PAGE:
In 10 pages, the author discusses St. Augustine of Hippo’s intricate analysis of memory, its relation to the self, and its powers as found in Book 10 of “The Confessions.” Bibliography lists 3 sources.
most important is "Confessions." Although written centuries ago, "Confessions" continues to hold great philosophical value today. Standing out from the rest, "Confessions" lends grand insight into Saint Augustines
theories and philosophies. Book Ten, Chapter VIII - XXII of this tome tells of the Saints intricate analysis of memory and its relation to the self and its powers.
In Chapter VIII, Augustine discusses the nature and the amazing power of memory. Augustine discusses that literature and images are taken from
memory in Chapter IX. Chapter X gives a description of the literature of memory as coming forth from a secret place within ones memory. Chapter XI discusses what
learning and thinking is. Chapter XII discusses recollecting mathematical things. Chapter XIV discusses the manner in which sadness and joy may be brought back into the mind and
therefore the memory. Augustine discusses that memory also contains images of things that are absent. That the adversity of memory is forgetfulness is discussed in Chapter XVI.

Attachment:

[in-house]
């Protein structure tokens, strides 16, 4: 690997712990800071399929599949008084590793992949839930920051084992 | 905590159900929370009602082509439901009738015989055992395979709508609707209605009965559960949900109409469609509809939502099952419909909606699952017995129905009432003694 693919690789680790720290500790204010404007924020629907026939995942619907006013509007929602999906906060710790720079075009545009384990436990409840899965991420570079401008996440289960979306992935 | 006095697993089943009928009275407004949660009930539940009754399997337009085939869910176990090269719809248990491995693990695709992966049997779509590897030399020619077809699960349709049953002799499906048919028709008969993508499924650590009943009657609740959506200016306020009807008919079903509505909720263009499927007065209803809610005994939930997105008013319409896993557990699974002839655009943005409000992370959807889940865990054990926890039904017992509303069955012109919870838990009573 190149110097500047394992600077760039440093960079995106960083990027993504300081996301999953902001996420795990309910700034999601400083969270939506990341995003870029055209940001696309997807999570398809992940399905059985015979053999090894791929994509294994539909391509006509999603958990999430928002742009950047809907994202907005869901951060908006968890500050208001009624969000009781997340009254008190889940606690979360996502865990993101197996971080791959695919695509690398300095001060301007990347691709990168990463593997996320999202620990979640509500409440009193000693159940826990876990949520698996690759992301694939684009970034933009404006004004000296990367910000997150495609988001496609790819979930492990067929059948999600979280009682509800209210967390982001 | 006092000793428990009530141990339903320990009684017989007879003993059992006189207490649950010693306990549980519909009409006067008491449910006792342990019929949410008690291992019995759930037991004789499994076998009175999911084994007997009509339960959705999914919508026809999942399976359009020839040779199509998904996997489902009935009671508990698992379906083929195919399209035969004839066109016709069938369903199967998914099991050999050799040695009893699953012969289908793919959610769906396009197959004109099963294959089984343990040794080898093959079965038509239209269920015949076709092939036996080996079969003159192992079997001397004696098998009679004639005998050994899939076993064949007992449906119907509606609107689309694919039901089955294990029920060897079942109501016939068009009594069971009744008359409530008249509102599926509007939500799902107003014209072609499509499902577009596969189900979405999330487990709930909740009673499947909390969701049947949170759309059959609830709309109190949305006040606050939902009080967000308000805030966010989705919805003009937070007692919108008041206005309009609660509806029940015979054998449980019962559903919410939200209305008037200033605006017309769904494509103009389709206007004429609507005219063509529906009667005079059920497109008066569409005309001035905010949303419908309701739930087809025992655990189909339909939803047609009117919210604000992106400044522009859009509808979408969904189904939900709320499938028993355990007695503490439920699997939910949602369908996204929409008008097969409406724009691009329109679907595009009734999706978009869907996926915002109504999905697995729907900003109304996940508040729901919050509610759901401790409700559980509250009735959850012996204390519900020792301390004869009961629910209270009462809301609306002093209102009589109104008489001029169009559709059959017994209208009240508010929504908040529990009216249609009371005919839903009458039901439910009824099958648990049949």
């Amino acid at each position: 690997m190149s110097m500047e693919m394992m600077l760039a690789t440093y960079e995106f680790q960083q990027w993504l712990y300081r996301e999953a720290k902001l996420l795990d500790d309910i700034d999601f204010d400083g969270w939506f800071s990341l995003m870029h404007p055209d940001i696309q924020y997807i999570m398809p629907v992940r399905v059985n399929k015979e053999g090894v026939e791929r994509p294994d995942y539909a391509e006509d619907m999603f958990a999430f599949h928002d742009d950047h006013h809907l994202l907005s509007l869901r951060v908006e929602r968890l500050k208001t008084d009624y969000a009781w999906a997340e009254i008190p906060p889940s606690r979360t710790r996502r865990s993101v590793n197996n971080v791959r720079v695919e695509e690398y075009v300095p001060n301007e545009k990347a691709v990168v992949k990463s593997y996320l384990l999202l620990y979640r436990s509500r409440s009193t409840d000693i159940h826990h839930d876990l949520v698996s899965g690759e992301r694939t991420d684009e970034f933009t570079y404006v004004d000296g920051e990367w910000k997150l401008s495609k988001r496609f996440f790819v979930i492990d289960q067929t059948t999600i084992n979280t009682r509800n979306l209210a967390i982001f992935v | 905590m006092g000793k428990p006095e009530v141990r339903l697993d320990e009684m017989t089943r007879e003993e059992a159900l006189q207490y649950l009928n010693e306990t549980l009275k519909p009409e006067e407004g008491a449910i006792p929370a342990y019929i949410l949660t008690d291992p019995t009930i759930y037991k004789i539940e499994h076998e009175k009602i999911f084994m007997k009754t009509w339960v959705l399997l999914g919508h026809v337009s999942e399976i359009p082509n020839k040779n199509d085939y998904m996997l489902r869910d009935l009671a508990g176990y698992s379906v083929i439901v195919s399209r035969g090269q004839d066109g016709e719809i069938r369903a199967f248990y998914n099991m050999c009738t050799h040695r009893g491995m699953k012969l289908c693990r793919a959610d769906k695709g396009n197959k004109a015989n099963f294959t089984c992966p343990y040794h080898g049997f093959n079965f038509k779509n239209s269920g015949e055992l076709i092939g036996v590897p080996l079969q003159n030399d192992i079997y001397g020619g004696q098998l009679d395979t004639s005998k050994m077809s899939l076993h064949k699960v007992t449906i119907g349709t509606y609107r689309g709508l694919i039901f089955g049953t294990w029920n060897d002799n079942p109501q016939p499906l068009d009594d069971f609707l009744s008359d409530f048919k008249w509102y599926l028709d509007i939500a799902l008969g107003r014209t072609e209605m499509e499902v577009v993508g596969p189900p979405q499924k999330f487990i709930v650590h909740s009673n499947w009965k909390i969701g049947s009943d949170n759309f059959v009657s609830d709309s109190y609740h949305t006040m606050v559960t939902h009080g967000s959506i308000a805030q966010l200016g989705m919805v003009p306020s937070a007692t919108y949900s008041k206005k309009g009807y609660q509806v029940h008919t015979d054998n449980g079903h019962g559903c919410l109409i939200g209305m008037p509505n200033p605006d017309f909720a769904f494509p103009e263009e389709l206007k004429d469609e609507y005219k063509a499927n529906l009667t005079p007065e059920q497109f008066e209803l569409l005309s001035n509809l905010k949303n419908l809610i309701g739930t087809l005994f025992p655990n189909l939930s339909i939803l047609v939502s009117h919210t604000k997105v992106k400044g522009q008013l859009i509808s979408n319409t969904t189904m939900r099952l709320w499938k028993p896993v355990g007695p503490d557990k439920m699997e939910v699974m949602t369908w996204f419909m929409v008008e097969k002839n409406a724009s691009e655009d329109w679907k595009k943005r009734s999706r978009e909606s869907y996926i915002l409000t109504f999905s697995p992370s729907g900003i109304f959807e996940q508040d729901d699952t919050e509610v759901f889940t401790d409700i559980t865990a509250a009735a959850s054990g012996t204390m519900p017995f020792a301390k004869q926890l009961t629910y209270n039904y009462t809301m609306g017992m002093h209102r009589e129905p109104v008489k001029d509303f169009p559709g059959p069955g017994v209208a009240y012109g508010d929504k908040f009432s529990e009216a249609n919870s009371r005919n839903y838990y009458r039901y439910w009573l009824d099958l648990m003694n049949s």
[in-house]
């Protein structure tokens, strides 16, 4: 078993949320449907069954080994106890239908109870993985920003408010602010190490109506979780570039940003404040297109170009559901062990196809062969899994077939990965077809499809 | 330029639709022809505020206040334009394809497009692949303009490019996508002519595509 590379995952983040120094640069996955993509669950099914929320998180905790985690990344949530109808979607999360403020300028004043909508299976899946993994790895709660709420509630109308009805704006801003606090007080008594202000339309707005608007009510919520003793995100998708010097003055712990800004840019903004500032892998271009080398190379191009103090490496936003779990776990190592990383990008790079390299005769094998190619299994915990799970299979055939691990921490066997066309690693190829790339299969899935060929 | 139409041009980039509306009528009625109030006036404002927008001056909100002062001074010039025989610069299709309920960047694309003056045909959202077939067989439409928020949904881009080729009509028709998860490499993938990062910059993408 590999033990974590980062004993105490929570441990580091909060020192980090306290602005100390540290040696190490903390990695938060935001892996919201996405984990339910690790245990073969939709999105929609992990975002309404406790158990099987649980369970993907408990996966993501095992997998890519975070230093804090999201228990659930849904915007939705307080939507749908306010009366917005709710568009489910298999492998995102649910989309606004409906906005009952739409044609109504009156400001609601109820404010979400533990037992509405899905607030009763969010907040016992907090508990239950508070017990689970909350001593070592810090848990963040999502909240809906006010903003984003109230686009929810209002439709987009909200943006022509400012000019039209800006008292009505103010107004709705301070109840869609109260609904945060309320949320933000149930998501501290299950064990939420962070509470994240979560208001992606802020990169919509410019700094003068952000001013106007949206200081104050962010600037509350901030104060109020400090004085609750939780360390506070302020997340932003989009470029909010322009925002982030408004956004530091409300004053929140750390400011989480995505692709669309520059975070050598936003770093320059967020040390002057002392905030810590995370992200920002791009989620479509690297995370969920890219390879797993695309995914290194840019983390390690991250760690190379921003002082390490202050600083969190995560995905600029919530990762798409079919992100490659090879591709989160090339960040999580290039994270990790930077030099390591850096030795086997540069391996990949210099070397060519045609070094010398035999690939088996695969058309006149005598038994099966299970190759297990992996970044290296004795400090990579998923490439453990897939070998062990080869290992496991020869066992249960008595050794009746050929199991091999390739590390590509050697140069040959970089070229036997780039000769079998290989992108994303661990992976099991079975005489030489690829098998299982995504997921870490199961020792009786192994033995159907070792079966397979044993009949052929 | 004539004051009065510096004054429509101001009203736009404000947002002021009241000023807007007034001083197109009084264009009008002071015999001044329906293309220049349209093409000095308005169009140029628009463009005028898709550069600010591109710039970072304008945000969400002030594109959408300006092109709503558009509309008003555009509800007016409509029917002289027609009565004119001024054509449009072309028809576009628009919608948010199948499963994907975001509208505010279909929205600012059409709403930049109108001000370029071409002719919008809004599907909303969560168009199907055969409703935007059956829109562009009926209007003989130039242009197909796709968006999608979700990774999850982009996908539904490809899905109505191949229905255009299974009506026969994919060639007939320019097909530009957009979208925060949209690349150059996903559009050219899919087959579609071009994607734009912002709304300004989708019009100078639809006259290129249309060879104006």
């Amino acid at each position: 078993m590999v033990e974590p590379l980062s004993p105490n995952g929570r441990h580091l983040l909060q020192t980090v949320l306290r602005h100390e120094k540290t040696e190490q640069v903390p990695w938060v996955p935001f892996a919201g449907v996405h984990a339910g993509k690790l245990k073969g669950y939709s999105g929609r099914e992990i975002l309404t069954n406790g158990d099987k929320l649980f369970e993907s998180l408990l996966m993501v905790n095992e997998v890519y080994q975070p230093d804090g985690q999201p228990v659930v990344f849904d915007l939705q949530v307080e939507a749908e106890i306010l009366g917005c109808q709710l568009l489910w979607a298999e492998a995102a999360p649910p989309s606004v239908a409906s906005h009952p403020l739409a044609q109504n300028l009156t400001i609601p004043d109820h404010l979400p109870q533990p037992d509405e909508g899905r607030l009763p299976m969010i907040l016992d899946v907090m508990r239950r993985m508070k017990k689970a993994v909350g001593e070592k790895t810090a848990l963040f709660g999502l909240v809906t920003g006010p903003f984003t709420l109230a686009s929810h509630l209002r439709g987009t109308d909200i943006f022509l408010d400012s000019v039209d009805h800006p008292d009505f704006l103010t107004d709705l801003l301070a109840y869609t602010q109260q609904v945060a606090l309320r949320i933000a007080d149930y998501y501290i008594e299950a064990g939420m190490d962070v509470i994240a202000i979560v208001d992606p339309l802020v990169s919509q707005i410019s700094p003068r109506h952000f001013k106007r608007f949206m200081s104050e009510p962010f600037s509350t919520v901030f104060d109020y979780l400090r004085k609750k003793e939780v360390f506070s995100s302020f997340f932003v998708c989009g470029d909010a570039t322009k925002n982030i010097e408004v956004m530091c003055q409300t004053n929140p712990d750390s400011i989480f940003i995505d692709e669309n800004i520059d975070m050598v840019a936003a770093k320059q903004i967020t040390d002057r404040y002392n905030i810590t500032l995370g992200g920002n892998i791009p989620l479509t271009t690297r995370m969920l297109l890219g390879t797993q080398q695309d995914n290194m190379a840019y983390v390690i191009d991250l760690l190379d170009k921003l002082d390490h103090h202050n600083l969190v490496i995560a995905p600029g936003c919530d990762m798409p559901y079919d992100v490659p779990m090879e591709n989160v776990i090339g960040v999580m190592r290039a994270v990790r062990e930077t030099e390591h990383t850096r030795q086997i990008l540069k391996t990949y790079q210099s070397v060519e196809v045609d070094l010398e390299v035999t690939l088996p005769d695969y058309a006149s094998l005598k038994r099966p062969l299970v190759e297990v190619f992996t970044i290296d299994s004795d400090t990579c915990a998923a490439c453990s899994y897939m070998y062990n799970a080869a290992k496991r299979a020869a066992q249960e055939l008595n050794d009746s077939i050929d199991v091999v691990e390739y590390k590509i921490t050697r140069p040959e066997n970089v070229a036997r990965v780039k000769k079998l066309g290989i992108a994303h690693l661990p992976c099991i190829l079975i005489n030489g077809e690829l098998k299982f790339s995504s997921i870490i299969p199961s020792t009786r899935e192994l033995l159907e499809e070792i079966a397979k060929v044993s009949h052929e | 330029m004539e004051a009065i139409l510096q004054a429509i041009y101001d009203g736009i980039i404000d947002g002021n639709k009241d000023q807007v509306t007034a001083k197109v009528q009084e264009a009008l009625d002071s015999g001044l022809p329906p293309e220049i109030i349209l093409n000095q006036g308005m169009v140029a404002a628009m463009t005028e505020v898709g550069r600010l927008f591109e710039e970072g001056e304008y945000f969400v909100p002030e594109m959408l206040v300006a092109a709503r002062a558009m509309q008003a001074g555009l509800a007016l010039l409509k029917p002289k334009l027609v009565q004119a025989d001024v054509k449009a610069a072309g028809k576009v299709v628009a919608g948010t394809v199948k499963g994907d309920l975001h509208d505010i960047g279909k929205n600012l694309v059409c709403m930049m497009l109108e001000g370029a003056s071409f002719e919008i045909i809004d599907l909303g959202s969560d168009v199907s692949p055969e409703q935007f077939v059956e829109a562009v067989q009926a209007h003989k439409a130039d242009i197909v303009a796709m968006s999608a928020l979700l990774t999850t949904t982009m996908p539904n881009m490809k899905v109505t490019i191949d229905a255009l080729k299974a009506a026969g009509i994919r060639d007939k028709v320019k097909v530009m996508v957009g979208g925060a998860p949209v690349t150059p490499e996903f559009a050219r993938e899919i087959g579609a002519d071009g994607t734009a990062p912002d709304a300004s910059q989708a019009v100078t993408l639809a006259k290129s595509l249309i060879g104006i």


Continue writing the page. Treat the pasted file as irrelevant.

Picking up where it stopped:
In Chapter XVII, Augustine discusses that God cannot be attained unto the power of memory that birds and beasts possess. In Chapter XVIII, Augustine discusses that something lost could
not be found unless it were in ones memory. Chapter XIX tells what it is to remember. In Augustines
manner of thinking, memory was stored within him, although God expected purity from him. This was quite a conundrum for Augustine. In fact, lustful events were able to
intrude upon his mind, and he during the night when he was asleep, those memories would envelope him. The memories were lascivious and he wished that God would simply